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Chapter 13

Chapter 13.doc

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Sheldon Ungar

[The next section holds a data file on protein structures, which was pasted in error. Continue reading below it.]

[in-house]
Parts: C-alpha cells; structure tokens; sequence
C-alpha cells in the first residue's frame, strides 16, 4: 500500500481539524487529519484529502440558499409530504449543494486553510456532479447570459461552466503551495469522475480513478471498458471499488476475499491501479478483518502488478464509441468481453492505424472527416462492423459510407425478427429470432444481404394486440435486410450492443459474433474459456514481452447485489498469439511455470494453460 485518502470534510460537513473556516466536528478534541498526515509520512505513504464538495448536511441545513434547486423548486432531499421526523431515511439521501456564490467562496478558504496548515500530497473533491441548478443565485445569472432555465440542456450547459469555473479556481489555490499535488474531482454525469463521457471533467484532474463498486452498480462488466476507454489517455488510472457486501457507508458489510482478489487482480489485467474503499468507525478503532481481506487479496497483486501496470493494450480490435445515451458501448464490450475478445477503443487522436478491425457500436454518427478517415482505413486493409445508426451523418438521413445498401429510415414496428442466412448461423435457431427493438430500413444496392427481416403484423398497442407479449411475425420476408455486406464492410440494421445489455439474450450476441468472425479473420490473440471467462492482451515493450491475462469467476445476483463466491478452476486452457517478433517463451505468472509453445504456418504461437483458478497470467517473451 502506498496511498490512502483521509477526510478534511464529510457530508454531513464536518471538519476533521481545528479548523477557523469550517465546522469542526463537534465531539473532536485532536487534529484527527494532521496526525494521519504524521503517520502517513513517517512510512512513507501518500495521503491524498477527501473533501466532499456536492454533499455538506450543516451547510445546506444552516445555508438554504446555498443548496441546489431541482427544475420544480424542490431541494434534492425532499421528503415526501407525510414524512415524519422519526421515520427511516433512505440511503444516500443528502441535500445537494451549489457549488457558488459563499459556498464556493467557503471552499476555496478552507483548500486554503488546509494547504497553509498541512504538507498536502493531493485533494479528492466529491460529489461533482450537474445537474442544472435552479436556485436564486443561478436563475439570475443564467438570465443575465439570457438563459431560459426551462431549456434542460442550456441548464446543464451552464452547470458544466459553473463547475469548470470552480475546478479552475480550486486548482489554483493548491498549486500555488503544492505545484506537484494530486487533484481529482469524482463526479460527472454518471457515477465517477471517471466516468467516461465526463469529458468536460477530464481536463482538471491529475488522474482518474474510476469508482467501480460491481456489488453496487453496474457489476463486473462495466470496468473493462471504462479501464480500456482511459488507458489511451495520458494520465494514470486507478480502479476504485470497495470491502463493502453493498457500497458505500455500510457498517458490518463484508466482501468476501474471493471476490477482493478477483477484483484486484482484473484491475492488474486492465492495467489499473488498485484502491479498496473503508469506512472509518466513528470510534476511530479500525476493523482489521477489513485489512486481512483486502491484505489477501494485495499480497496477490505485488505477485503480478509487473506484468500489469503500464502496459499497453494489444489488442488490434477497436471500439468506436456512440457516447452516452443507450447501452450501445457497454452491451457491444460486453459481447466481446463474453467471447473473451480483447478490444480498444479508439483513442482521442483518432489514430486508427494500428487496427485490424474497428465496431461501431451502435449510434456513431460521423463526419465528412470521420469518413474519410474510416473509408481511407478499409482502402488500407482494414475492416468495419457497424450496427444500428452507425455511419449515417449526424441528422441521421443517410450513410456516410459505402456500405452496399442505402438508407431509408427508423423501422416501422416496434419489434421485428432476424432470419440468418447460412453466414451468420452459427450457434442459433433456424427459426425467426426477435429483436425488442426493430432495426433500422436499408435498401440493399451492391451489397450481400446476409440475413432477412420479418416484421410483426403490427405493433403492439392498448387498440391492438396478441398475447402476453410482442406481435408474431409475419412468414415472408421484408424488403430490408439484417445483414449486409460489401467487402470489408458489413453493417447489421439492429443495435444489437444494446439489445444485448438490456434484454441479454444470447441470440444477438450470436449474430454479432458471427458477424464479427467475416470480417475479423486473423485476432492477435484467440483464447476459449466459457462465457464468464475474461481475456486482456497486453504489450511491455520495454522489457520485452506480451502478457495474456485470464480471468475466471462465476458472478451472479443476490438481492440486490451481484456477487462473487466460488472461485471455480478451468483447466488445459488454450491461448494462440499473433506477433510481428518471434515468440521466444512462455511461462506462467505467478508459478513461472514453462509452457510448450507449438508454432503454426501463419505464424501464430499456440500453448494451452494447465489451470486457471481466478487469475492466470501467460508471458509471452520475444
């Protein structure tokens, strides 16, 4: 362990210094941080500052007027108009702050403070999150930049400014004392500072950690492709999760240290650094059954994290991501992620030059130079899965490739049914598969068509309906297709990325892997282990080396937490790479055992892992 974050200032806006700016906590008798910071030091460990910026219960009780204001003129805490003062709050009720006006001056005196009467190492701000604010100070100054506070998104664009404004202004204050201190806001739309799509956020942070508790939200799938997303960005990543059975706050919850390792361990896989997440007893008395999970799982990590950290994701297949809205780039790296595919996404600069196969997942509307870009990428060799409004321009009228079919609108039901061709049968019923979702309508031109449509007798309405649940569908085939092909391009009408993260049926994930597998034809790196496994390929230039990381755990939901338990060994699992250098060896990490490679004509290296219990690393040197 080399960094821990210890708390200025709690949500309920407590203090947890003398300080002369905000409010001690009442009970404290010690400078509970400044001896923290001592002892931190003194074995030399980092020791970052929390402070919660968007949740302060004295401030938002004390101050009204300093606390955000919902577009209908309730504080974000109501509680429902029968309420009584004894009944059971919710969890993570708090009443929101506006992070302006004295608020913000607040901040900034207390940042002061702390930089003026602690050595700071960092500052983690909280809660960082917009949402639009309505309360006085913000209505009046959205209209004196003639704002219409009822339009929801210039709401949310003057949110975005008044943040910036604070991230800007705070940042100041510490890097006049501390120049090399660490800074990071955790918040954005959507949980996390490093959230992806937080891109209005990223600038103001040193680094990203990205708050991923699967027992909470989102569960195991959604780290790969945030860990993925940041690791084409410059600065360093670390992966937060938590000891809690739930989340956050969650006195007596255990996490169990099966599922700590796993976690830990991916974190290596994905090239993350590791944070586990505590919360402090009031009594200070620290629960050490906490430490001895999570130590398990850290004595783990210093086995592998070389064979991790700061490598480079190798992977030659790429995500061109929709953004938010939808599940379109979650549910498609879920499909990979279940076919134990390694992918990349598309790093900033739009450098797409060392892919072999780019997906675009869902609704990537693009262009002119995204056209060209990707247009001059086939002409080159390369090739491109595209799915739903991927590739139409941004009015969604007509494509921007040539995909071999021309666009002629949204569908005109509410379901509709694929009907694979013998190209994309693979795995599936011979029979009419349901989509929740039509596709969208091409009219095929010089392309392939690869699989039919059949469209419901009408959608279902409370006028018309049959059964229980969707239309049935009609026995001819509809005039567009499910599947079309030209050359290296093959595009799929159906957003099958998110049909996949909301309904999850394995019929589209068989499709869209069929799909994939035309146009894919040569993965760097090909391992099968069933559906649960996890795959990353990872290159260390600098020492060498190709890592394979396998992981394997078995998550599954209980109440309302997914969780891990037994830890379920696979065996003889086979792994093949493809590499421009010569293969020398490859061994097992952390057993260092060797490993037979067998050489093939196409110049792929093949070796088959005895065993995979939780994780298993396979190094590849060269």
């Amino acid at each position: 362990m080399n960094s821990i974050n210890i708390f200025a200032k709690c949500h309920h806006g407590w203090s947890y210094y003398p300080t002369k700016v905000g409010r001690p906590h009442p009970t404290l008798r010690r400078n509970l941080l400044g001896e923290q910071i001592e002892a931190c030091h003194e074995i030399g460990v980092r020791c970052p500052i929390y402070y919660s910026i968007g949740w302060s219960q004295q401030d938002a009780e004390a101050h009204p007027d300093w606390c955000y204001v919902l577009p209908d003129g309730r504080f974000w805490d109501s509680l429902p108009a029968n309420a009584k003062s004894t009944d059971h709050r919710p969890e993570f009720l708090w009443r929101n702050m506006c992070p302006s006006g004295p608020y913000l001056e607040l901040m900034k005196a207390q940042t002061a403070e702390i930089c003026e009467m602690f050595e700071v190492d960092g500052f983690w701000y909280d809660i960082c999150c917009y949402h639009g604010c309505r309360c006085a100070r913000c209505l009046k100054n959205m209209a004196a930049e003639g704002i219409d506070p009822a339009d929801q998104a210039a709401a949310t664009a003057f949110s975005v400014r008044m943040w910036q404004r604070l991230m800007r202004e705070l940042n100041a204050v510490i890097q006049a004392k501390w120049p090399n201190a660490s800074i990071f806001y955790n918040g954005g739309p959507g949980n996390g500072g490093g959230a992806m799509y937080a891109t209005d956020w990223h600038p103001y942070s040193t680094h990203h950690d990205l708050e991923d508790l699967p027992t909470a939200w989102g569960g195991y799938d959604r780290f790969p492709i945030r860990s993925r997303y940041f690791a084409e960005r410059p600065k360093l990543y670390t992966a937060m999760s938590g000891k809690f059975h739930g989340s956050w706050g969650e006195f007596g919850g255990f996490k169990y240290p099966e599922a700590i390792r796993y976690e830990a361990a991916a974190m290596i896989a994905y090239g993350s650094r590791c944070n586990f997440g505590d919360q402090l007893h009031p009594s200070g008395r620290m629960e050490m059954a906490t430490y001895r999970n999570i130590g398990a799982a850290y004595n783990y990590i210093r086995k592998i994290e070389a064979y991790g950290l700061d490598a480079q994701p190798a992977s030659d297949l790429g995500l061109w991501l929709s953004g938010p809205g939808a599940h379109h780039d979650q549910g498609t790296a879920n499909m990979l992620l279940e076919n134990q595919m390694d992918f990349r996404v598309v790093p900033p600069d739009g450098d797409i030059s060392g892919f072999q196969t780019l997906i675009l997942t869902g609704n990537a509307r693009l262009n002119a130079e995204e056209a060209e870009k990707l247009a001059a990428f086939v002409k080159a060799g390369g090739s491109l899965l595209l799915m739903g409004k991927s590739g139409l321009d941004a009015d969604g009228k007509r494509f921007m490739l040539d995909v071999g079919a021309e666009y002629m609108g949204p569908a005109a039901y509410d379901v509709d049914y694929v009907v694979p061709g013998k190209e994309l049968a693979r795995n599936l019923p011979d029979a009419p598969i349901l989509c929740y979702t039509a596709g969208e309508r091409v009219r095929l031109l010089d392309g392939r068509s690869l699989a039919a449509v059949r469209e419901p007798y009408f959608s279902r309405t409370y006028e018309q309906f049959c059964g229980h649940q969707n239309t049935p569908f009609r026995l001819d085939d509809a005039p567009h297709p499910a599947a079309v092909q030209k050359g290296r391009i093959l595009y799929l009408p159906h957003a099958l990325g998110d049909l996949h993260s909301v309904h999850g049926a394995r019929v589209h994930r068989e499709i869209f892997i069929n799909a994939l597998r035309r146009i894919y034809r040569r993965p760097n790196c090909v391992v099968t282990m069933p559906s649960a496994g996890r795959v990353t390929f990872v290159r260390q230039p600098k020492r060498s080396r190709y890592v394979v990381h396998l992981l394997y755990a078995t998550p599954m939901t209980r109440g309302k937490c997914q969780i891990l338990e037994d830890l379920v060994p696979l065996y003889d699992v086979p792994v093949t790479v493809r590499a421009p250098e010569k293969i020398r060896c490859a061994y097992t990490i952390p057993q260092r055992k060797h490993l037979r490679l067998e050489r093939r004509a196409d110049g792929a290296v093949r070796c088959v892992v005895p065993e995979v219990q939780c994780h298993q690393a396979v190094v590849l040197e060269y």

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Chapter 13: Work and the Economy Economic Sectors and Revolutions - economy - The institution that organizes the production, distribution, and exchange of goods and services. - conventionally, analysts divide the economy into three sectors - the primary sector includes farming, fishing, logging, and mining - in the secondary sector, raw materials are turned into finished goods; manufacturing takes place - finally, in the tertiary sector, services are bought and sold - these services include the work of nurses, teachers, lawyers, hairdressers, computer programmers, and so on - often, the three sectors of the economy are called the agricultural, manufacturing, and service sectors - each economic sector rose to dominance through a revolution in the way people work, and each revolution sharply restructured social inequality: - the agricultural revolution - productivity - The amount of goods or services produced for every hour worked. - the industrial revolution - markets - Social relations that regulate the exchange of goods and services. In a market, the prices of goods and services are established by how plentiful they are (supply) and how much they are wanted (demand). - the postindustrial revolution - service jobs were rare in pre-agricultural societies because nearly everyone had to do physical work for the tribe to survive The Division and Hierarchy of Labour - division of labour - The specialization of work tasks. The more specialized the work tasks in a society, the greater the division of labour. The Deskilling Thesis - Harry Braverman proposed one view of the future of work - he argued that owners (capitalists) organize work to maximize profits - one way to increase profits is to break complex tasks into simple routines - this increased division of labour in the workforce has three important consequences - first, employers can replace workers with machinery - second, given the simplification of work, employers can replace skilled workers with less expensive, unskilled workers - third, employers control workers more directly since less worker discretion and skill is needed to complete each task - as a result, the future of work, as Braverman saw it, involves a deskilling trend - deskilling - The process by which work tasks are broken into simple routines requiring little training to perform. Deskilling is usually accompanied by the use of machinery to replace labour wherever possible and increase management control over workers. - Fordism - A method of industrial management based on assembly-line methods of producing inexpensive, uniform commodities in high volume. - scientific management - Developed in the 1910s by Frederick W. Taylor, is a system for improving productivity. After analyzing the movements of workers as they did their jobs, Taylor trained them to eliminate unnecessary actions. This technique is also known as Taylorism. - sociologists lodged several criticisms against Braverman’s deskilling thesis, perhaps the most serious of which was that her was not so much wrong as irrelevant - that is, even if his characterization of factory work was accurate, factory workers represent only a small proportion of labour force – and a smaller proportion every year, as the manufacturing sector shrinks and the service sector expands Part-Time Work - the growth of part-time work in Canada has added to concern about the erosion of meaningful, dignified employment - for two reasons, the expansion of part-time work is not a serious problem in itself - first, some part-time jobs are good jobs - second, some people want to work part time and can afford to do so - although the growth of part-time jobs is not problematic for voluntary part-time workers or people who have good part-time jobs, an increasingly large number of people depend on part-time work for the necessities of full-time living - and the plain fact is that most part-time jobs are bad jobs - thus, part-time workers make up about two-thirds of the people working at or below minimum wage - moreover, the fastest-growing category of part-time workers comprises involuntary part-timers - the difficulty of maintain your dignity as a fast-food worker is compounded by the high premium most young people place on independence, autonomy, and respect - the problem this create for teenagers who take jobs in fast-food restaurants is that their constant deference to customers violate the norms of youth culture - therefore, fast-food workers are typically stigmatized by their peers - they are frequently the brunt of insults and ridicule - fast-food workers indoubtedly represent an extreme case of the indignity endured by part-timers - however, the problem exists in various guises in many part-time jobs - thus, the form and depth of degradation may vary from one part-time job to another but, as your own work experience may show, degradation seems to be a universal feature of this type of deskilled work A Critique of the Deskilling Thesis - the deskilling thesis captured the trend toward the simplification of previously complex jobs, but it paints an incomplete picture insofar it focuses on the bottom of the occupational hierarchy - taking a broader perspective and examining the entire occupational structure, we find that not all jobs are being deskilled - deskilling seems to be occurring mainly in jobs that are characteristic of the “old” economy, such as assembly-line manufacturing, rather than the “new” economy, such as biotechnology and informatics - how has the introduction of information technology affected workers’ skills and income? - research suggests that computers magnify pay differences among skill levels - they augment high skill levels but replace low skill levels - people in high-skill occupations, like design or editing, earn higher wages if they use computers at work - in contrast, people who use, say, a computerized cash register require little new training - their hourly wage is unaffected by the introduction of the new technology – but their work hours are often reduced - these findings suggest that the introduction of computers tends to enlarge the number and quality of good jobs and reduce the number of bad jobs - however, it does not improve the quality of bad jobs The Social Relations of Work - the rise of a more knowledge-intensive economy has had a big impact on the social relations of work - the industrial revolution began an era of work that required brute force and obedience to authority - with the spinning jenny, the assembly line, and the increasing use of machinery in production, more and more work became industrialized - workers were closely supervised in factory settings, and an increasing division of labour meant that the skill content of certain jobs eroded - as Clement and Myles argue, the skill content of the entire labour process has risen, although much of that skill content now resides in managerial and administrative spheres - after the Industrial Revolution, a managerial revolution took place - it involved the separation of conception and execution - more of the job of conception shifted to the managerial and administrative realm - the rise of a managerial class that began with the advent of the manufacturing era has intensified in the postindustrial service revolution Labour Market Segmentation - the period from about 1820 to 1890 was one of initial proletarianization in North America - during this period, a large industrial working class replaced craft workers in small workshops - then, from the end of the nineteenth century until the start of World War II, the labour market entered the phase of labour homogenization - extensive mechanization and deskilling took place during this stage - finally, the third phase of labour market development is that of labour market segmentation - labour market segmentation - The division of the market for labour into distinct settings. In these settings, work is found in different ways and workers have different characteristics. There is only a slim chance of moving from one setting to another. - during this stage, which began after World War II and continues to the present, large business organizations emerged - thousands of small businesses continue to exist at this stage - however, different kinds of jobs are associated with small businesses than with large business organizations - good jobs with security and relatively high wages tend to be concentrated in large firms, while smaller businesses cannot afford the same wages and job security provisions - the result is a segmented labour market - in these two different settings, workers, and the work they do, have different characteristics: - primary labour market - Comprises mainly highly skilled, well-educated workers. They are employed in large corporations that enjoy high levels of capital investment. In the primary labour market, employment is secure, earnings are high, and fringe benefits are generous. - secondary labour market - Contains a disproportionately large number of women and members of ethnic minority groups, particularly recent immigrants. Employees in the secondary labour market tend to be unskilled and lack higher education. They work in small firms that have low levels of capital investment. Employment is insecure, earnings are low, and fringe benefits are meagre. - this characterization may seem to advance us only a little beyond our earlier distinction between good jobs and bad jobs - however, proponents of labour market segmentation theory offer fresh insights into two important issues - first, they argue that people find work in different ways in the two labour markets - second, they point out that social barriers make it difficult for individuals to move from one labour market to the other Worker Resistance and Management Response - human relations school of management - Emerged in the 1930s as a challenge to Taylor’s scientific management approach. It advocated less authoritarian leadership on the shop floor, careful selection and training of personnel, and greater attention to human needs and employee job satisfaction. - in follow decades, owners and managers of big companies in all the rich industrialized countries realized they had to make still more concessions to labour if they wanted a loyal and productive workforce - the two main types of decision-making innovations that have been introduced in the factories of the rich industrialized countries since the early 1970s: - reforms that give workers more authority on the shop floor include those advanced by the quality of work life movement - quality of work life - Movement originated in Sweden and Japan. It involves small groups of a dozen or so workers and managers collaborating to improve both the quality of goods produced and communication between workers and managers. - reforms that allow workers to help formulate overall business strategy give workers more authority than do quality circles - codetermination - A German system of worker participation that allows workers to help formulate overall business strategy. German workers’ councils review and influence management policies on a wide range of issues, including when and where new plants should be built and how capital should be invested in technological innovation. - unions have clearly played a key role in increasing worker participation in industrial decision making since the 1920s and especially since the 1970s - to varying degrees, owner and managers of big corporations have conceded authority to workers to create a more stable, loyal, and productive workforce - understandably, workers who enjoy more authority in the workplace, whether unionized or not, have tried to protect the gains they have won Unions and Professional Organizations − unions − Organizations of workers that seek to defend and promote their members' interests. − by bargaining with employers, unions have succeeded in winning improved working conditions, higher wages, and more worker participation in industrial decision making for their members − one indicator of the power of unions is that the hourly wage gap between unionized and nonunionized full-time workers is about $3, and the hourly wage gap between unionized and nonunionized part-time workers is about $7 − internal labour markets − Social mechanisms for controlling pay rates, hiring, and promotions within corporations while reducing competition between a firm's workers and external labour supplies. − in an internal labour market, training programs that specify the credentials required for promotion govern advancement through the ranks − seniority rules specify the length of time a person must serve in a given position before being allowed to move up − these rules also protect senior personnel from layoffs according to the principle of “last hired, first fired” − finally, in internal labour markets, recruitment of new workers is usually limited to entry-level positions − in this way, the intake of new workers is controlled − senior personnel are assured the promotion and protection from outside comp